What is blood sugar?Treatment programmes for type 2 diabetes mellitus will normally aim to help a patient control their sugar metabolism.
Patients will also find that the treatment for diabetes includes learning how to managing other conditions associated with type 2 diabetes such as hypertension, heart disease, obesity, neuropathy, eye disorders and many others.
The presence of insulin is essential for patients and their sugar metabolism. In the early stages of type 2 diabetes, a relative lack of insulin occurs.
This means that less insulin is available than is actually needed. With further progression of the disease, the body’s own insulin reserves decrease.
Controlling your sugar metabolism can be achieved by three levels of treatment.
The first step in treating type 2 diabetes is usually lifestyle changes, followed by oral drugs that lower blood glucose, and finally some kind of insulin therapy to complement the first two stages.
However, the form that therapy takes varies from person to person, as it varies according to an individual patient’s circumstances.
Factors which may affect the choice of treatment programme include the stage of the disease, how closely you comply with the treatment programme, and whether you have other conditions like renal or liver diseases etc.
„ Understanding diabetes means you can better control the disease and minimise the impact it has on your daily life.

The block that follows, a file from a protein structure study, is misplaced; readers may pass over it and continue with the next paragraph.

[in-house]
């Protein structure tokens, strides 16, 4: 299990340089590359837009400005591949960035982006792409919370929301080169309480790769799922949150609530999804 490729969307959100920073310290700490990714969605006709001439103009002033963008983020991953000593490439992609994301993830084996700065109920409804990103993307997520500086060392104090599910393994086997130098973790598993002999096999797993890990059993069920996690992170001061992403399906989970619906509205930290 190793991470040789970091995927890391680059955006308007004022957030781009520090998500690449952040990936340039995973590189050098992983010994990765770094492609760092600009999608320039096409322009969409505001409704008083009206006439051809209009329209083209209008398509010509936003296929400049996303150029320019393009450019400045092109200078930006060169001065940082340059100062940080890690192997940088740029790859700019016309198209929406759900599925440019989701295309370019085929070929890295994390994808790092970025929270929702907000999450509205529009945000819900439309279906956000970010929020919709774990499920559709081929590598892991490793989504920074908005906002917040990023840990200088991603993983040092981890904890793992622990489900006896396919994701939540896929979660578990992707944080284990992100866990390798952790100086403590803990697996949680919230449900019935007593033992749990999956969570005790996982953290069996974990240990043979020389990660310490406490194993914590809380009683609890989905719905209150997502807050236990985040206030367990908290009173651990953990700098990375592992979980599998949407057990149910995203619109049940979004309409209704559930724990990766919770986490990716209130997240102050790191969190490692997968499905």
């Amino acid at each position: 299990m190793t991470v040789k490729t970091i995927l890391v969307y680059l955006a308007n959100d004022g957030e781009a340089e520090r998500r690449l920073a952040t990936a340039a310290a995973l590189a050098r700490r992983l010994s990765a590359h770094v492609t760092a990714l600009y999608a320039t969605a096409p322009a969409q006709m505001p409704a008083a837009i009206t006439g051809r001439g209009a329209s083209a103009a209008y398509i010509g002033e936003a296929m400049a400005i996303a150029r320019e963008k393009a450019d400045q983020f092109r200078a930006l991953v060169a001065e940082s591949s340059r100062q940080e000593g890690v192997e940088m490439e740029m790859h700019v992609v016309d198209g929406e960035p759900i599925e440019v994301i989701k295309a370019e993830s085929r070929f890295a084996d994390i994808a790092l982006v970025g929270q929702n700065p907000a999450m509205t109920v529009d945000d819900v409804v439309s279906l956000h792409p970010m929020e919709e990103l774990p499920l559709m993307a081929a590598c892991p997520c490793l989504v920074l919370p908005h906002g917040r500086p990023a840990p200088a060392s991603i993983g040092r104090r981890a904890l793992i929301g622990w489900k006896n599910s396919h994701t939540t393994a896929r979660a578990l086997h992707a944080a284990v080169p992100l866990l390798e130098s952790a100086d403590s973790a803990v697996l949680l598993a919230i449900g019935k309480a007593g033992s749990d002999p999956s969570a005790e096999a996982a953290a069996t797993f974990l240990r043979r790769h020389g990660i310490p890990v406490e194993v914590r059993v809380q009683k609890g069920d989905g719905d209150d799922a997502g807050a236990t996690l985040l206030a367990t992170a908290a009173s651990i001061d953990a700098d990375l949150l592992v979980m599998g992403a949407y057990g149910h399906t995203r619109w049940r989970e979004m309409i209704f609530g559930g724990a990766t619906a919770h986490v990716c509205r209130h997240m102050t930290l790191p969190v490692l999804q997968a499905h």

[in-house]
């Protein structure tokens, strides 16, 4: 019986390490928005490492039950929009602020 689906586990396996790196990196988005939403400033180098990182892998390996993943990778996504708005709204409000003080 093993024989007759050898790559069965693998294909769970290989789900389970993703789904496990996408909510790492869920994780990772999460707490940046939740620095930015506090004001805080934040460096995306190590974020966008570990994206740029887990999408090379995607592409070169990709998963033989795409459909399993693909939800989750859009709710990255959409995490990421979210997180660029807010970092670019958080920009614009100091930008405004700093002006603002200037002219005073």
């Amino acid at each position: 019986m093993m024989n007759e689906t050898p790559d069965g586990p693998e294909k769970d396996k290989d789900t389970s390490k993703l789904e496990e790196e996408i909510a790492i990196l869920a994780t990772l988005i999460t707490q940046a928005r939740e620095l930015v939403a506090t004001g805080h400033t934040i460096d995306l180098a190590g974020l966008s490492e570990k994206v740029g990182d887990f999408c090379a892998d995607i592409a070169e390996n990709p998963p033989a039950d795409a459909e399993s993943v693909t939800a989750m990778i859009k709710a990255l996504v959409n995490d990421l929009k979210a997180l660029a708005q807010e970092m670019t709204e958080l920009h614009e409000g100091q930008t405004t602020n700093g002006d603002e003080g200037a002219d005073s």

Lifestyle changesExercise and changing to a more adequate diet are important measures that can have powerful effects. Making these changes can help control type 2 diabetes, especially in the early stage of the disease.
Moreover, it can also help prevent high-risk patients who suffer from pre-diabetes or obesity from developing the disease in the first place. Optimising body weight is crucial, as obesity is a major risk factor for diabetes.
The American Diabetes Association (ADA) recommends 150min/week of aerobic physical activity or 30min on most days of physical activities like walking, gardening, house cleaning, and others.
Exercise might cause weight loss but it also improves blood glucose levels and reduces the risk of heart disease and hypertension.
Changes to your diet should involve, among others, reducing your fat intake, a modest reduction of calories and eating fibre-containing foods such as whole grains, certain nuts as well as some vegetables and fruits.